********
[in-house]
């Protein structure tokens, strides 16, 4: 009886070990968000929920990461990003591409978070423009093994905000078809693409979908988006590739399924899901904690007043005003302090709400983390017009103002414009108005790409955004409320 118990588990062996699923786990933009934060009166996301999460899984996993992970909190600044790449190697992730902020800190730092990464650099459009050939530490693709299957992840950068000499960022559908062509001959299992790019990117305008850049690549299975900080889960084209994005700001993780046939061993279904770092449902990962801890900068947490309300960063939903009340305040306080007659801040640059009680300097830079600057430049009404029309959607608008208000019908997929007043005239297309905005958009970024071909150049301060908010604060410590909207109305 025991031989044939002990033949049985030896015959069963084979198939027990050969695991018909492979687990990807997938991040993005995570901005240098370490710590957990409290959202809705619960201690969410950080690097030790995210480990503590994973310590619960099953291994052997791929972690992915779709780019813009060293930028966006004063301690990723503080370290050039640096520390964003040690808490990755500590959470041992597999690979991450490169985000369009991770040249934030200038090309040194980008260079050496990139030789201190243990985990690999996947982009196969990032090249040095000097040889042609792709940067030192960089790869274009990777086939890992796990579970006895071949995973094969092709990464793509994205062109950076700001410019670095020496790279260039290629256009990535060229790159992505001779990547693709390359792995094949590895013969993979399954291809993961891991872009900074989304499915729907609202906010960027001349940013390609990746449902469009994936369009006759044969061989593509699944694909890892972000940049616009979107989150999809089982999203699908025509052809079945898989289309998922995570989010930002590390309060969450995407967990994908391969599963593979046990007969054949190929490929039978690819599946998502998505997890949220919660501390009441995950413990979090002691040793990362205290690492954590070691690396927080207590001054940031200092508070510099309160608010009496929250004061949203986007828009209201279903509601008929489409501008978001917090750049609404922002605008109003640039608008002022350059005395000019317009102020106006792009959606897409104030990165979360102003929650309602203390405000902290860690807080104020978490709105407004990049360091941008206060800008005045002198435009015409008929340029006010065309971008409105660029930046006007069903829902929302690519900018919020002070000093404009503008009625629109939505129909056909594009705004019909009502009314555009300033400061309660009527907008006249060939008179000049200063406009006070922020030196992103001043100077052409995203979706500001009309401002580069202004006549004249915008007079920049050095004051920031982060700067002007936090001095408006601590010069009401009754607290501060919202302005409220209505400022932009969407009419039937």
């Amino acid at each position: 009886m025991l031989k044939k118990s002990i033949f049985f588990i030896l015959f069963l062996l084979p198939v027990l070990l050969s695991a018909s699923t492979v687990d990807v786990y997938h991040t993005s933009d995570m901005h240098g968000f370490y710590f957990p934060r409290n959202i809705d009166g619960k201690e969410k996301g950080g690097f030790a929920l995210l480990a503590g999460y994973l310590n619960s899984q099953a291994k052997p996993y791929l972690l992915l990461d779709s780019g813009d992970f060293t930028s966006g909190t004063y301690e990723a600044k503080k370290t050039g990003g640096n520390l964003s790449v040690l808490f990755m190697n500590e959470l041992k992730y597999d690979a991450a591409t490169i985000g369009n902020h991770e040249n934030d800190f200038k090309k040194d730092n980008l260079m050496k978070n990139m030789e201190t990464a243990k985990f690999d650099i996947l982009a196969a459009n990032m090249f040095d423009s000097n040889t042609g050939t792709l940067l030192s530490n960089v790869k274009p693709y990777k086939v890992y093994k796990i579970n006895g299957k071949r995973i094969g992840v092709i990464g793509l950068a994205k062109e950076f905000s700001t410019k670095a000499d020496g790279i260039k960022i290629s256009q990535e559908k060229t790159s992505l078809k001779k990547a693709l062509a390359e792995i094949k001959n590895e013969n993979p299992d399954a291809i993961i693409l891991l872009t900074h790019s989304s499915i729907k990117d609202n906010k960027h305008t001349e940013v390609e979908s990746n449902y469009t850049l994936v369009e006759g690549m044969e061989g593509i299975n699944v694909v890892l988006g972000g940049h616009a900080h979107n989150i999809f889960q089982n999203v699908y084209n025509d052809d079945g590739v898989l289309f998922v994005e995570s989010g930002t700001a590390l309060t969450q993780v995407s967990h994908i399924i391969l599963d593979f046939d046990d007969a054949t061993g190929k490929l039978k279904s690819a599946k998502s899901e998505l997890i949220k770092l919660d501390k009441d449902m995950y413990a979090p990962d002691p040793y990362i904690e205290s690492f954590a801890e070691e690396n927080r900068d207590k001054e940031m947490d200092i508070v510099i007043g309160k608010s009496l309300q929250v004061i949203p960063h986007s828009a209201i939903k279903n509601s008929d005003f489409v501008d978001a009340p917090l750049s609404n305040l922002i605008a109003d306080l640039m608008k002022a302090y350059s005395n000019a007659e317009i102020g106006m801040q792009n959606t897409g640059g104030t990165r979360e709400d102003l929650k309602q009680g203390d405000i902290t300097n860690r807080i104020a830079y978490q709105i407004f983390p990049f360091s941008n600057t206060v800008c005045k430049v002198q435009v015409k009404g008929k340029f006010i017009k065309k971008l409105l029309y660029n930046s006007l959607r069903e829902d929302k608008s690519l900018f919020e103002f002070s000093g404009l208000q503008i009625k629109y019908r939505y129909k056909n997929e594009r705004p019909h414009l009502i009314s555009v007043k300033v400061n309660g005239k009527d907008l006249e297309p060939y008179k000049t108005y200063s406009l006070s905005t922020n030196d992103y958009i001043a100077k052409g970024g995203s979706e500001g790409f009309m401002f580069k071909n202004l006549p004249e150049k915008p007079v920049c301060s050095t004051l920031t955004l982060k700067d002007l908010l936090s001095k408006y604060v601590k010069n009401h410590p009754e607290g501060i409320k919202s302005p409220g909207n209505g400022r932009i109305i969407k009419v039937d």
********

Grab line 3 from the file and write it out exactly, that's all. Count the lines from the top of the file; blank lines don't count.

């Amino acid at each position: 009886m025991l031989k044939k118990s002990i033949f049985f588990i030896l015959f069963l062996l084979p198939v027990l070990l050969s695991a018909s699923t492979v687990d990807v786990y997938h991040t993005s933009d995570m901005h240098g968000f370490y710590f957990p934060r409290n959202i809705d009166g619960k201690e969410k996301g950080g690097f030790a929920l995210l480990a503590g999460y994973l310590n619960s899984q099953a291994k052997p996993y791929l972690l992915l990461d779709s780019g813009d992970f060293t930028s966006g909190t004063y301690e990723a600044k503080k370290t050039g990003g640096n520390l964003s790449v040690l808490f990755m190697n500590e959470l041992k992730y597999d690979a991450a591409t490169i985000g369009n902020h991770e040249n934030d800190f200038k090309k040194d730092n980008l260079m050496k978070n990139m030789e201190t990464a243990k985990f690999d650099i996947l982009a196969a459009n990032m090249f040095d423009s000097n040889t042609g050939t792709l940067l030192s530490n960089v790869k274009p693709y990777k086939v890992y093994k796990i579970n006895g299957k071949r995973i094969g992840v092709i990464g793509l950068a994205k062109e950076f905000s700001t410019k670095a000499d020496g790279i260039k960022i290629s256009q990535e559908k060229t790159s992505l078809k001779k990547a693709l062509a390359e792995i094949k001959n590895e013969n993979p299992d399954a291809i993961i693409l891991l872009t900074h790019s989304s499915i729907k990117d609202n906010k960027h305008t001349e940013v390609e979908s990746n449902y469009t850049l994936v369009e006759g690549m044969e061989g593509i299975n699944v694909v890892l988006g972000g940049h616009a900080h979107n989150i999809f889960q089982n999203v699908y084209n025509d052809d079945g590739v898989l289309f998922v994005e995570s989010g930002t700001a590390l309060t969450q993780v995407s967990h994908i399924i391969l599963d593979f046939d046990d007969a054949t061993g190929k490929l039978k279904s690819a599946k998502s899901e998505l997890i949220k770092l919660d501390k009441d449902m995950y413990a979090p990962d002691p040793y990362i904690e205290s690492f954590a801890e070691e690396n927080r900068d207590k001054e940031m947490d200092i508070v510099i007043g309160k608010s009496l309300q929250v004061i949203p960063h986007s828009a209201i939903k279903n509601s008929d005003f489409v501008d978001a009340p917090l750049s609404n305040l922002i605008a109003d306080l640039m608008k002022a302090y350059s005395n000019a007659e317009i102020g106006m801040q792009n959606t897409g640059g104030t990165r979360e709400d102003l929650k309602q009680g203390d405000i902290t300097n860690r807080i104020a830079y978490q709105i407004f983390p990049f360091s941008n600057t206060v800008c005045k430049v002198q435009v015409k009404g008929k340029f006010i017009k065309k971008l409105l029309y660029n930046s006007l959607r069903e829902d929302k608008s690519l900018f919020e103002f002070s000093g404009l208000q503008i009625k629109y019908r939505y129909k056909n997929e594009r705004p019909h414009l009502i009314s555009v007043k300033v400061n309660g005239k009527d907008l006249e297309p060939y008179k000049t108005y200063s406009l006070s905005t922020n030196d992103y958009i001043a100077k052409g970024g995203s979706e500001g790409f009309m401002f580069k071909n202004l006549p004249e150049k915008p007079v920049c301060s050095t004051l920031t955004l982060k700067d002007l908010l936090s001095k408006y604060v601590k010069n009401h410590p009754e607290g501060i409320k919202s302005p409220g909207n209505g400022r932009i109305i969407k009419v039937d």